2 Book Reviews submitted by our Members...sorted by voted most helpful
Jessica reviewed Almost Innocent: A Novel (Voices of the South) on
(from back cover)
Clay-Lee Calvert is the love child of two people who are as beautiful as models in a magazine but whose similarity ends there. Her father, Rand, is an artist--easygoing, dreamy, principled, and chronically jobless. Her mother, Constance, is the blue-blooded, pampered, delicate but determined daughter of a state supreme court justice. How their intense passion for each other plays out against the sumptuousness and decay of 1950's New Orleans is something to which no innocent should be privy.
In Sheila Bosworth's mesmerizing first novel, the era, the place, the people, of Clay-Lee's childhood all form an air as real as our own pasts, alternately dim and indelible, where everyone bears some guilt, and all are almost innocent.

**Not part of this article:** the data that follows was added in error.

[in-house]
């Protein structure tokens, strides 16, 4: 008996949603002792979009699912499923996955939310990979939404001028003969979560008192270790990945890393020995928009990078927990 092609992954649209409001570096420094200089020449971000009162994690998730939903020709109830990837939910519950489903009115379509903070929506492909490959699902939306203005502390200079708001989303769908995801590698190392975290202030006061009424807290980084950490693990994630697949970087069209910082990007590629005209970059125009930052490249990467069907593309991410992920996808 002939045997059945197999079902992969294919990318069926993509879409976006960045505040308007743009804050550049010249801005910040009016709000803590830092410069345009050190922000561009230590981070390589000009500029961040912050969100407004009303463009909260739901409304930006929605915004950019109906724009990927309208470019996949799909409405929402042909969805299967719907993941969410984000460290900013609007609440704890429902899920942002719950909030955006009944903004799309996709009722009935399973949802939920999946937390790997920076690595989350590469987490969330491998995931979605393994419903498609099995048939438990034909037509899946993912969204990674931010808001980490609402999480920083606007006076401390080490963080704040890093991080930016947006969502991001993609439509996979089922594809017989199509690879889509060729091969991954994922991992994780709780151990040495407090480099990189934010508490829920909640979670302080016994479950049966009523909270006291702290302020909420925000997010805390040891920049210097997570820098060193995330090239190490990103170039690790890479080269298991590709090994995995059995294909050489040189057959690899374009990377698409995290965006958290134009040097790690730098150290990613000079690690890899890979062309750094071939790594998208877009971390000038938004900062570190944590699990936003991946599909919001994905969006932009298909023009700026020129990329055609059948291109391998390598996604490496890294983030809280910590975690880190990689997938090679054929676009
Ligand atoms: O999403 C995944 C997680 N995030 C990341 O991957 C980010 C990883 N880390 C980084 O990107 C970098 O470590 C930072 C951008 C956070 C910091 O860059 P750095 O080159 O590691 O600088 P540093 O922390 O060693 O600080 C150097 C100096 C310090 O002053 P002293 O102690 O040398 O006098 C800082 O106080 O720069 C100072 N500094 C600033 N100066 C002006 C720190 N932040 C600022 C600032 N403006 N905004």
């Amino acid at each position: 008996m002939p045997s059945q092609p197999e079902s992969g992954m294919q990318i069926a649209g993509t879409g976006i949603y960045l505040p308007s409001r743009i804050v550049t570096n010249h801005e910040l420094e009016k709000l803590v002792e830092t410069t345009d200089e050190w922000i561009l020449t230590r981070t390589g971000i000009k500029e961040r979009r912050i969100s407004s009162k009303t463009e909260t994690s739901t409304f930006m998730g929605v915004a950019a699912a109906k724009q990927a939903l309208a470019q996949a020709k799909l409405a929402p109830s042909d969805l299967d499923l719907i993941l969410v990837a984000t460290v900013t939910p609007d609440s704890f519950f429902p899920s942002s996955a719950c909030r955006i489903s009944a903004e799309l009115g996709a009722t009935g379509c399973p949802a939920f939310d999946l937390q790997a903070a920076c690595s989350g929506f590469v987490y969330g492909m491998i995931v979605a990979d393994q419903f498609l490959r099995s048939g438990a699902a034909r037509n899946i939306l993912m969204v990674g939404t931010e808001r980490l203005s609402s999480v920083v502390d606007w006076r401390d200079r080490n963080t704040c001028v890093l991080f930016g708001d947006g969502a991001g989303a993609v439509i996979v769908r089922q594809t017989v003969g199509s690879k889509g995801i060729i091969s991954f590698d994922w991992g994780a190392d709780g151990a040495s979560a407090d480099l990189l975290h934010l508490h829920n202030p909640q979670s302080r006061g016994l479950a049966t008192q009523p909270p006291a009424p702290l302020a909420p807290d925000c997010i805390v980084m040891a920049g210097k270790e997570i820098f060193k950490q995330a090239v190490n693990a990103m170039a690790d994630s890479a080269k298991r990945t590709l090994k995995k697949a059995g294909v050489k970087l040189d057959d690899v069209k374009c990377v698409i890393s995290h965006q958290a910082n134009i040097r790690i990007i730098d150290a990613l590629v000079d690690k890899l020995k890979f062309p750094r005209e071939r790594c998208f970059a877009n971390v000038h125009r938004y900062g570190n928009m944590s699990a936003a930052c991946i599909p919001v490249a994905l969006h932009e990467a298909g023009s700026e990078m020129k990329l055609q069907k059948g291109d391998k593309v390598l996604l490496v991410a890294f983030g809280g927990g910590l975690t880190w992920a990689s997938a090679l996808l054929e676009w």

Ms Bosworth tells a story of family guilt - yet they are all also almost innocent. A family story of love and the situations that affect choices. I know part of the reason I like this book is because of the setting of New Orleans and Covington. But that aside, I finished the book feeling as if I know Clay-Lee and wanted to know more about her life and that of her parents.